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Citizen Science for Citizen Access to Law

December 06, 2016 by Michael Curtotti, Wayne Weibel, Eric McCreath, Nicolas Ceynowa, Sara Frug, Tom R Bruce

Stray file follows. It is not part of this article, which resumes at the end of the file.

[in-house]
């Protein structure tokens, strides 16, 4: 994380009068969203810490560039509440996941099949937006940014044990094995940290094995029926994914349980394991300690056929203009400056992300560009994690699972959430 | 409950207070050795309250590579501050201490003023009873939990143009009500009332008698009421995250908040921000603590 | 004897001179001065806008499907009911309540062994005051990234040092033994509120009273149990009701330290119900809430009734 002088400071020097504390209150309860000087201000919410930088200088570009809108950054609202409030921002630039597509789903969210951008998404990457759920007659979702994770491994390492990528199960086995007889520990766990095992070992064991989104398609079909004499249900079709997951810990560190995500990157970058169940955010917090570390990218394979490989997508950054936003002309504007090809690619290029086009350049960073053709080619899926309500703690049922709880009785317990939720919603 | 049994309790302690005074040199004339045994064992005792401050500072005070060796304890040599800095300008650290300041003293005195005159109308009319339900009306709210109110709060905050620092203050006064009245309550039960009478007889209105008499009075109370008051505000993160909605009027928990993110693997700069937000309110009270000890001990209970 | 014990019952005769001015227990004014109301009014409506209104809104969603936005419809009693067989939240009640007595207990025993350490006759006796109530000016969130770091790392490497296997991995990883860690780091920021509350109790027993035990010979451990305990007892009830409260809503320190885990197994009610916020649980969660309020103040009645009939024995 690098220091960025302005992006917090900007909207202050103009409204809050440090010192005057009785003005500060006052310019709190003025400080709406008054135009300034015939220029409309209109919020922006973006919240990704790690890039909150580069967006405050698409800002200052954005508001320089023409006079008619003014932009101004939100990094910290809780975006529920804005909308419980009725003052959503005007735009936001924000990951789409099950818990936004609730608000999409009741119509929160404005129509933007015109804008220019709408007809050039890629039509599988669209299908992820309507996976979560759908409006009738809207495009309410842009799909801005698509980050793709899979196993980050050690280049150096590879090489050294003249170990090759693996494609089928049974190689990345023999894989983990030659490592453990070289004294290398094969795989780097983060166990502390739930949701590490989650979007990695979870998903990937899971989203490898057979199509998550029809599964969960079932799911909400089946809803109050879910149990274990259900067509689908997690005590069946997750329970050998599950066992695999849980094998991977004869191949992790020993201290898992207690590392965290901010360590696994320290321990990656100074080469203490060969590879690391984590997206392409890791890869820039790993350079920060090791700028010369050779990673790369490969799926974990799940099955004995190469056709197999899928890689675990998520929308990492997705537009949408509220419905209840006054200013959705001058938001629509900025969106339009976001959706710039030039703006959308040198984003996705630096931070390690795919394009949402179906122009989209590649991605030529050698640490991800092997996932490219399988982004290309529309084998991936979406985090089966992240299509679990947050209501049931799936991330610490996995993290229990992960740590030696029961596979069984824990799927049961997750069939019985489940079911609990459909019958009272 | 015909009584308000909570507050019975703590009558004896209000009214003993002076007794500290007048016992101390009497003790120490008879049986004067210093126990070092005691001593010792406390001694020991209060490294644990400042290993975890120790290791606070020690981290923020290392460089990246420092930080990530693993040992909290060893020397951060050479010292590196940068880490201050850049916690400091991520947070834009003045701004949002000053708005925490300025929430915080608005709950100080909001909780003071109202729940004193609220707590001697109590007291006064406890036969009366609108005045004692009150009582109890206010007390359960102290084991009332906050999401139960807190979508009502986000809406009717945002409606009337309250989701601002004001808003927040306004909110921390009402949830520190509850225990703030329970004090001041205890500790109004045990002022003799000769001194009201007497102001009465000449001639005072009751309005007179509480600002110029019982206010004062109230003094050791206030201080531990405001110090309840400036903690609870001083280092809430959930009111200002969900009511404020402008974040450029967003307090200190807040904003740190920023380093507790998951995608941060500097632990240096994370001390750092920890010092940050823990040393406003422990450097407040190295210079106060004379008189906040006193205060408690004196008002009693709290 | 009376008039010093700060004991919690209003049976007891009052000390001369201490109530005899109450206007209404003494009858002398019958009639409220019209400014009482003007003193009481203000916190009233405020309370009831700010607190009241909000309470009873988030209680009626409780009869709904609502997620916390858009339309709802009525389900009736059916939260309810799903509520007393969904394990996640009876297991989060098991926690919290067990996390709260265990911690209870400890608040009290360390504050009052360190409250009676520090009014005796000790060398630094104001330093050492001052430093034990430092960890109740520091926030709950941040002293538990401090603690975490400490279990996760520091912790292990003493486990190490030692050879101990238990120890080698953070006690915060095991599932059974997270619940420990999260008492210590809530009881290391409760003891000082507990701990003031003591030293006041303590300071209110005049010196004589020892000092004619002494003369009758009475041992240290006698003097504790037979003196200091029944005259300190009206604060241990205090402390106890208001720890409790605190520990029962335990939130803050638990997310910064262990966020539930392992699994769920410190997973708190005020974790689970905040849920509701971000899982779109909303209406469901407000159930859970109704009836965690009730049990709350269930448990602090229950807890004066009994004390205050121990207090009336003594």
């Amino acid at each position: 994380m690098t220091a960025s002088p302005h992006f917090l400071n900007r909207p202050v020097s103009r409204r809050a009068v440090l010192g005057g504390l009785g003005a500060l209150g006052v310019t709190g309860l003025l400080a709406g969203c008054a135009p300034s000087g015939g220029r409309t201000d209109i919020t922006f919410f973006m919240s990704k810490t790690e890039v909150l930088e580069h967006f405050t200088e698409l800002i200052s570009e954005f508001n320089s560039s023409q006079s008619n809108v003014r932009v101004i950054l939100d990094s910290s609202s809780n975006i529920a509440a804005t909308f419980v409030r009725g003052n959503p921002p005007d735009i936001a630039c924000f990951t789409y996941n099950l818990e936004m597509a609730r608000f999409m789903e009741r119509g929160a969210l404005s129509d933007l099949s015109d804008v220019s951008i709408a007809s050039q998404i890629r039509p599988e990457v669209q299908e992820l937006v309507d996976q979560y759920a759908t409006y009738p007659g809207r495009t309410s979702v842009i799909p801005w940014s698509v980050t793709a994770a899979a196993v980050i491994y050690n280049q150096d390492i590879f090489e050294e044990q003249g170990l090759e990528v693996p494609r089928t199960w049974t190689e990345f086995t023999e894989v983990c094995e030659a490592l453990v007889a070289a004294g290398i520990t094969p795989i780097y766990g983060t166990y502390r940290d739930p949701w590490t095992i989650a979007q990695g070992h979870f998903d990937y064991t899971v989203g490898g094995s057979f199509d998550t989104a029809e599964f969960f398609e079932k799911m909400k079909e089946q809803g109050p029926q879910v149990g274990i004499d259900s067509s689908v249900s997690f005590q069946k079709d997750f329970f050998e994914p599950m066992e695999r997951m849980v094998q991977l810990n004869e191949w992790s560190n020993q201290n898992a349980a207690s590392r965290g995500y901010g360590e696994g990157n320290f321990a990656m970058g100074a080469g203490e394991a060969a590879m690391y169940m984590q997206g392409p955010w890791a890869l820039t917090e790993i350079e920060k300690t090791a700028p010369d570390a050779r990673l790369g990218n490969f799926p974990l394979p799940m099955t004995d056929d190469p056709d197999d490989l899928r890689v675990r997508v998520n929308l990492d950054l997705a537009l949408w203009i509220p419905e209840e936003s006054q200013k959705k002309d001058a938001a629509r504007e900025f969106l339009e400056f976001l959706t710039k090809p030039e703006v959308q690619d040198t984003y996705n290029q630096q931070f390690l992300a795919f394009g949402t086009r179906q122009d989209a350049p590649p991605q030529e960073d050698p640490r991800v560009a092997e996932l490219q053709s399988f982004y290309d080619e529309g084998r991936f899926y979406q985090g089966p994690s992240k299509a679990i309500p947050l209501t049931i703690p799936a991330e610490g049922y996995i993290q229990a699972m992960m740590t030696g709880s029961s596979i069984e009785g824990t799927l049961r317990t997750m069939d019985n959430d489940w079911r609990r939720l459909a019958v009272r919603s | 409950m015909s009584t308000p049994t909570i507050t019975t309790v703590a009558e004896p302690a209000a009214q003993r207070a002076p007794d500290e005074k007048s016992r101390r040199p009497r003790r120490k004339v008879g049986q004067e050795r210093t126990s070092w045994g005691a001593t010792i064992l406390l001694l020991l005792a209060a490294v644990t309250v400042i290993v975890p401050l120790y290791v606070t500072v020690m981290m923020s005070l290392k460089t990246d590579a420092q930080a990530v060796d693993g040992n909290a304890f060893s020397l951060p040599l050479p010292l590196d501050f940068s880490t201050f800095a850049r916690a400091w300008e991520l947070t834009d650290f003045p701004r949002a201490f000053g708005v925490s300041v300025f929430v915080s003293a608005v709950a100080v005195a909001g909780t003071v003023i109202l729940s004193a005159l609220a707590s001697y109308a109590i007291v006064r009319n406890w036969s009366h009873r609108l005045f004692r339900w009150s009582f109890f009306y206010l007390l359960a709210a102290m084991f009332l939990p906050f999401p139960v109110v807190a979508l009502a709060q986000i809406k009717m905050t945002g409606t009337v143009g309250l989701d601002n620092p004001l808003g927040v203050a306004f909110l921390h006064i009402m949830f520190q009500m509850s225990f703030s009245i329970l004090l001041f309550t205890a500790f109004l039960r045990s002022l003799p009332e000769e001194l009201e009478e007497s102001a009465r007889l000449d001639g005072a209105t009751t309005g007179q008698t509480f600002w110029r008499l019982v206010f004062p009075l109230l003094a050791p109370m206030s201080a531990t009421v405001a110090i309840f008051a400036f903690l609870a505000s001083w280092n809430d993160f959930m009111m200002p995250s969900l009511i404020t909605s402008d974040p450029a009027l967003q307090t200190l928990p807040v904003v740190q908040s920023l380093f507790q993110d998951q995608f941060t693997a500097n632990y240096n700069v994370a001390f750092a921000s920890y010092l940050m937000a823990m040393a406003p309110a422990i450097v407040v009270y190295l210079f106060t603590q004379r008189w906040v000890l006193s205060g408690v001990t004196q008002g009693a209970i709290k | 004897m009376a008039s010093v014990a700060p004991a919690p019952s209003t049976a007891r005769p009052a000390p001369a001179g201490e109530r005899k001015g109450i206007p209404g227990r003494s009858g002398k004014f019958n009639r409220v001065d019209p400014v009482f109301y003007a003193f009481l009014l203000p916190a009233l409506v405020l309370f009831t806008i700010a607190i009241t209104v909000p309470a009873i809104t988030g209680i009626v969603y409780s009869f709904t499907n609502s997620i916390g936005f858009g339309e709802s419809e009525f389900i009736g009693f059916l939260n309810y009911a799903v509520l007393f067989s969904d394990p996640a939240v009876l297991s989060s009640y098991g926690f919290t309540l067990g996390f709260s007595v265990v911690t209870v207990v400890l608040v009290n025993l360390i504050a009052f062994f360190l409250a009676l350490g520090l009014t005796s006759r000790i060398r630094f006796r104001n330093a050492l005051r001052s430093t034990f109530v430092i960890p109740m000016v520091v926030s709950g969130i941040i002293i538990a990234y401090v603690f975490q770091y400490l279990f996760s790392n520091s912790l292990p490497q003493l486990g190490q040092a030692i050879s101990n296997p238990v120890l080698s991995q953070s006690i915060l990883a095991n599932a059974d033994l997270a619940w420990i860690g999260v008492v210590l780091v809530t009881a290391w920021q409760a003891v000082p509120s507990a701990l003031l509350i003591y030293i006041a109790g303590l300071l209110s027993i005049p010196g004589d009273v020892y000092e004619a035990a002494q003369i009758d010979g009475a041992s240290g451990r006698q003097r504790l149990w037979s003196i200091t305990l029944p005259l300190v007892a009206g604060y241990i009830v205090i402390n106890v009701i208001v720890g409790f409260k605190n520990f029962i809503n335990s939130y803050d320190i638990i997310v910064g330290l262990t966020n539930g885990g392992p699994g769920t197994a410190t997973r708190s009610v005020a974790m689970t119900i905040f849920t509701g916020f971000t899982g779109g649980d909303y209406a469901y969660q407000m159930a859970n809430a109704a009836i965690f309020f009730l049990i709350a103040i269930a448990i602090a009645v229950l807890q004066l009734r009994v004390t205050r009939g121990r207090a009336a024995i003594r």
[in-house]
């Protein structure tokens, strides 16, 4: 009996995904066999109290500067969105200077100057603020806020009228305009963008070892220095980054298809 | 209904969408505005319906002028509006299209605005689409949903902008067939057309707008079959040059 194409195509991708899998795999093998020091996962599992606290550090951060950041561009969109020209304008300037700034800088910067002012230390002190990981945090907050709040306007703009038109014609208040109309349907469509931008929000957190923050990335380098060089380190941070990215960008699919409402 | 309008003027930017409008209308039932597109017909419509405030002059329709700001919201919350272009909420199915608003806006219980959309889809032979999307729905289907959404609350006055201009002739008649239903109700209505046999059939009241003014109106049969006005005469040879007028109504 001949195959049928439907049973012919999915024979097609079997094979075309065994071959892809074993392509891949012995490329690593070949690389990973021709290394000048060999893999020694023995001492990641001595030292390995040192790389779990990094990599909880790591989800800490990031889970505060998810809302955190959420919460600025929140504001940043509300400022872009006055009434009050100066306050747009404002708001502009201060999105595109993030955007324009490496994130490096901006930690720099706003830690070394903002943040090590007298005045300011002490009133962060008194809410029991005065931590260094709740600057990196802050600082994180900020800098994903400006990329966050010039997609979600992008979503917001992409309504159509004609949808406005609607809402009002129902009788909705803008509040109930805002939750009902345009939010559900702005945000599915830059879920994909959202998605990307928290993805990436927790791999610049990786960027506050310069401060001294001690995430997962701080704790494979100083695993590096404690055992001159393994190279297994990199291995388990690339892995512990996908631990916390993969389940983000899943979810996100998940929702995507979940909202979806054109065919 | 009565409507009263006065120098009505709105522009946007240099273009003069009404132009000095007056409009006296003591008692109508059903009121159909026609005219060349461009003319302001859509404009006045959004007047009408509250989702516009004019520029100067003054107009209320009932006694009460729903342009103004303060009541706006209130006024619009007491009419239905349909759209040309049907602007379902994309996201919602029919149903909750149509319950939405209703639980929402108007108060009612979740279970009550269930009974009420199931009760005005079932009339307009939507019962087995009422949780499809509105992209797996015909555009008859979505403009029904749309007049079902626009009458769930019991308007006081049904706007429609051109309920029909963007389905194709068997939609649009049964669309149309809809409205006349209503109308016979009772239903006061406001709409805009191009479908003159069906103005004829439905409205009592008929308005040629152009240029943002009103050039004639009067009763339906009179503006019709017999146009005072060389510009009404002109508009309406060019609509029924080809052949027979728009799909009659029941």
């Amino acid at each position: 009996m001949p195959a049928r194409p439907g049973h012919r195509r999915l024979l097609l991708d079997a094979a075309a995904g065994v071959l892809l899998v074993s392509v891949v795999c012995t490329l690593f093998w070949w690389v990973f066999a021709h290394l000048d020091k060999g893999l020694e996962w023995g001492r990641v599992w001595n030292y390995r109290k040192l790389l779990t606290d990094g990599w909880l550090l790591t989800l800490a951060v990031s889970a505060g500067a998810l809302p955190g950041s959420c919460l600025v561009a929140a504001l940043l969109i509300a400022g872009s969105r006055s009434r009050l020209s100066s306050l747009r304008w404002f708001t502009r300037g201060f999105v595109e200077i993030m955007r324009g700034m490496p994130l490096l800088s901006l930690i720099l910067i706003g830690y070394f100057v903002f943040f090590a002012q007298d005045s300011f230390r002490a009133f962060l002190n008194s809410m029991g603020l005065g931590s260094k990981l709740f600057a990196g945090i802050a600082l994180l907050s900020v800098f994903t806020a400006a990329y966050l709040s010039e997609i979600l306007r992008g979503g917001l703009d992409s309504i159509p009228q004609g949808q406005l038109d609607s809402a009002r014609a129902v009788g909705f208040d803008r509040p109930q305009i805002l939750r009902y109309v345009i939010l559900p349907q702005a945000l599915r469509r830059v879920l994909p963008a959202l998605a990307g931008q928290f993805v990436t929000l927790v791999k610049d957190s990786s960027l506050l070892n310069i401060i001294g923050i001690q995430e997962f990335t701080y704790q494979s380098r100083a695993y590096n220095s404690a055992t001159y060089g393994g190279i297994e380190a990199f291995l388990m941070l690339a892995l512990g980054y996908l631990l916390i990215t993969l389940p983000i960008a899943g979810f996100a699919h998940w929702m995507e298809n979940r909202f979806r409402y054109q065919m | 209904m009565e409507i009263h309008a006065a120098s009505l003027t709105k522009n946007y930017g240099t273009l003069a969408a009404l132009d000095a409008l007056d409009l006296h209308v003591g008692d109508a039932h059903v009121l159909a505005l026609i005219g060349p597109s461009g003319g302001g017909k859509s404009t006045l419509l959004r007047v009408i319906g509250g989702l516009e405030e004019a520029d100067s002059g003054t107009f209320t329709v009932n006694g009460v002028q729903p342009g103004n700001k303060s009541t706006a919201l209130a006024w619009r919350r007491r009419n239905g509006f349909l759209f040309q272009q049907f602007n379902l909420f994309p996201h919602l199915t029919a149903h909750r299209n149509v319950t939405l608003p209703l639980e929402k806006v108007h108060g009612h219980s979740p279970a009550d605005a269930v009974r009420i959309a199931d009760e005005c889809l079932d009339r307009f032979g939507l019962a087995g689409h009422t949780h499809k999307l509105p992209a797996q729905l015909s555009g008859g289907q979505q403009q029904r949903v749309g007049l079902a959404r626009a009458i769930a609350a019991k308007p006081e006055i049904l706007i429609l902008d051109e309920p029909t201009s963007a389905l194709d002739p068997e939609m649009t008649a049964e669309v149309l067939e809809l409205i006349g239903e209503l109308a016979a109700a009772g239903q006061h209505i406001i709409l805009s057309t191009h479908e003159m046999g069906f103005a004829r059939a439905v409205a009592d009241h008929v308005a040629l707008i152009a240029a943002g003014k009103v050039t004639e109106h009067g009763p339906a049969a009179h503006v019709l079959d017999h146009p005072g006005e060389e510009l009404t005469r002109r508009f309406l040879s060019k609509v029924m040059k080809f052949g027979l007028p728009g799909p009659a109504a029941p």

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Over 2014, the Cornell University Legal Information Institute and the Australian National University worked with users of the Cornell LII site in a citizen science project to collect over 43,000 crowdsourced assessments of the readability of legal and other sentences. Readers (“citizen scientists”) on legislative pages of the LII site were asked to rate passages from the United States Code and the Code of Federal Regulations and other texts for readability and other characteristics. They were also asked to provide information about themselves as part of the audience that uses legislation online. The overall aim of the project was to develop empirical insights into characteristics of law that may make it easy or hard to read for the audience that use it. Also, the project aimed to assess machine learning for automatically predicting readability of legal sentences at sentence level. A major focus of this paper is to report results and insights from demographic data collected during the study. Understanding the audience which reads the law is directly relevant to readability - as the relevant question is readable by whom? Who are the citizens for whom “citizen access” might be enhanced? The paper also describes methods used to rank sentences by readability, using the data provided by citizen scientists. Finally, the paper reports initial tests on the viability of machine learning as a means of predicting readability in advance. The exploratory machine learning results reported here will be extended in further work reported in a future paper. The research provides insight into who uses legal rules and how they do so. We draw conclusions as to the current readability of law, as well as the spread of readability among legal rules. The research creates a dataset of legal rules labelled for readability by human judges. As far as we are aware, this research project is the largest ever study of readability of regulatory language and the first research which has applied crowdsourcing to such an investigation.